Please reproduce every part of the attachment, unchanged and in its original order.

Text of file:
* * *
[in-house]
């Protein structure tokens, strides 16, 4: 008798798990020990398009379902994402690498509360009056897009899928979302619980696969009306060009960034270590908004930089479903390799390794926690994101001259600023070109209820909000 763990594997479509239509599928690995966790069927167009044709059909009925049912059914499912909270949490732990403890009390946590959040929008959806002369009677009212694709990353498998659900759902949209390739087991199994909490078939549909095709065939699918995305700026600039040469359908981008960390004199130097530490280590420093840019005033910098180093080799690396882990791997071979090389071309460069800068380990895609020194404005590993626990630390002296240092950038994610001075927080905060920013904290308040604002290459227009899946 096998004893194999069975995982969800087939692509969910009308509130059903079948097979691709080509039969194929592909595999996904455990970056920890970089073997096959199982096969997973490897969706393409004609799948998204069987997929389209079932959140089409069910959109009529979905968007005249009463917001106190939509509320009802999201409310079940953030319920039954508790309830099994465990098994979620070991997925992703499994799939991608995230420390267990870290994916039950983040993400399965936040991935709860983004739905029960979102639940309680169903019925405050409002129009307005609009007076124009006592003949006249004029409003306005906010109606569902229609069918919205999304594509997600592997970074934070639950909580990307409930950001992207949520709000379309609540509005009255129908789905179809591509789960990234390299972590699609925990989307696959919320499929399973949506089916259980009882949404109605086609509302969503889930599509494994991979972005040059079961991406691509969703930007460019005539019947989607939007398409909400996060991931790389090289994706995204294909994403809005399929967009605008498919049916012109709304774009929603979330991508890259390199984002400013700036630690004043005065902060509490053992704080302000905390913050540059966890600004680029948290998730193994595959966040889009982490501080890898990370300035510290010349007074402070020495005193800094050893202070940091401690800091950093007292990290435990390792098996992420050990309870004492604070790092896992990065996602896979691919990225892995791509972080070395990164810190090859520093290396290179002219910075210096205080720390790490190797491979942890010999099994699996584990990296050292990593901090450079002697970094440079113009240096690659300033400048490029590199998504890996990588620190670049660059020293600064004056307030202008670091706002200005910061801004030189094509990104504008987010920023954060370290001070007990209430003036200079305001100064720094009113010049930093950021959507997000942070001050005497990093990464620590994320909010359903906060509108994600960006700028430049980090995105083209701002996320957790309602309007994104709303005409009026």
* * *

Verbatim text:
[in-house]
């Protein structure tokens, strides 16, 4: 008798798990020990398009379902994402690498509360009056897009899928979302619980696969009306060009960034270590908004930089479903390799390794926690994101001259600023070109209820909000 763990594997479509239509599928690995966790069927167009044709059909009925049912059914499912909270949490732990403890009390946590959040929008959806002369009677009212694709990353498998659900759902949209390739087991199994909490078939549909095709065939699918995305700026600039040469359908981008960390004199130097530490280590420093840019005033910098180093080799690396882990791997071979090389071309460069800068380990895609020194404005590993626990630390002296240092950038994610001075927080905060920013904290308040604002290459227009899946 096998004893194999069975995982969800087939692509969910009308509130059903079948097979691709080509039969194929592909595999996904455990970056920890970089073997096959199982096969997973490897969706393409004609799948998204069987997929389209079932959140089409069910959109009529979905968007005249009463917001106190939509509320009802999201409310079940953030319920039954508790309830099994465990098994979620070991997925992703499994799939991608995230420390267990870290994916039950983040993400399965936040991935709860983004739905029960979102639940309680169903019925405050409002129009307005609009007076124009006592003949006249004029409003306005906010109606569902229609069918919205999304594509997600592997970074934070639950909580990307409930950001992207949520709000379309609540509005009255129908789905179809591509789960990234390299972590699609925990989307696959919320499929399973949506089916259980009882949404109605086609509302969503889930599509494994991979972005040059079961991406691509969703930007460019005539019947989607939007398409909400996060991931790389090289994706995204294909994403809005399929967009605008498919049916012109709304774009929603979330991508890259390199984002400013700036630690004043005065902060509490053992704080302000905390913050540059966890600004680029948290998730193994595959966040889009982490501080890898990370300035510290010349007074402070020495005193800094050893202070940091401690800091950093007292990290435990390792098996992420050990309870004492604070790092896992990065996602896979691919990225892995791509972080070395990164810190090859520093290396290179002219910075210096205080720390790490190797491979942890010999099994699996584990990296050292990593901090450079002697970094440079113009240096690659300033400048490029590199998504890996990588620190670049660059020293600064004056307030202008670091706002200005910061801004030189094509990104504008987010920023954060370290001070007990209430003036200079305001100064720094009113010049930093950021959507997000942070001050005497990093990464620590994320909010359903906060509108994600960006700028430049980090995105083209701002996320957790309602309007994104709303005409009026």